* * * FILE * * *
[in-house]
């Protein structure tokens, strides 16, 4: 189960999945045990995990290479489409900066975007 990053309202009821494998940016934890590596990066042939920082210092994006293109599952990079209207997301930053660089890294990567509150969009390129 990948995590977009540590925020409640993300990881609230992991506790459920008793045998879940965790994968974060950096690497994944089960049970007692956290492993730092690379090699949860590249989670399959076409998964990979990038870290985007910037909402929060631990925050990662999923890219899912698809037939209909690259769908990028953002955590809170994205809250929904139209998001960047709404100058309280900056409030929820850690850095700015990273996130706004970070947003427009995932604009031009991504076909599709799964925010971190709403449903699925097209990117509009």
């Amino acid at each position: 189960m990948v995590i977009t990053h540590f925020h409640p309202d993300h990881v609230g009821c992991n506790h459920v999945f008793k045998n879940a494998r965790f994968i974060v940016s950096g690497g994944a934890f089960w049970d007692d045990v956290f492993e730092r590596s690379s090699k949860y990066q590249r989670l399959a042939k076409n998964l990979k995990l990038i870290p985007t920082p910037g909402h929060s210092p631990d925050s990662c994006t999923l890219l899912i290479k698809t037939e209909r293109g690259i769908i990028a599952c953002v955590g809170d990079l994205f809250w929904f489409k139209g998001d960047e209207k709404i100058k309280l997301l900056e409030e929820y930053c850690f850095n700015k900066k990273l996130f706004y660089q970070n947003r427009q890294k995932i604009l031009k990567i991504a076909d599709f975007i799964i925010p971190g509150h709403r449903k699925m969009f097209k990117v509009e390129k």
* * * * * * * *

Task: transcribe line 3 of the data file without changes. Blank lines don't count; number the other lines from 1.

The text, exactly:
């Amino acid at each position: 189960m990948v995590i977009t990053h540590f925020h409640p309202d993300h990881v609230g009821c992991n506790h459920v999945f008793k045998n879940a494998r965790f994968i974060v940016s950096g690497g994944a934890f089960w049970d007692d045990v956290f492993e730092r590596s690379s090699k949860y990066q590249r989670l399959a042939k076409n998964l990979k995990l990038i870290p985007t920082p910037g909402h929060s210092p631990d925050s990662c994006t999923l890219l899912i290479k698809t037939e209909r293109g690259i769908i990028a599952c953002v955590g809170d990079l994205f809250w929904f489409k139209g998001d960047e209207k709404i100058k309280l997301l900056e409030e929820y930053c850690f850095n700015k900066k990273l996130f706004y660089q970070n947003r427009q890294k995932i604009l031009k990567i991504a076909d599709f975007i799964i925010p971190g509150h709403r449903k699925m969009f097209k990117v509009e390129k």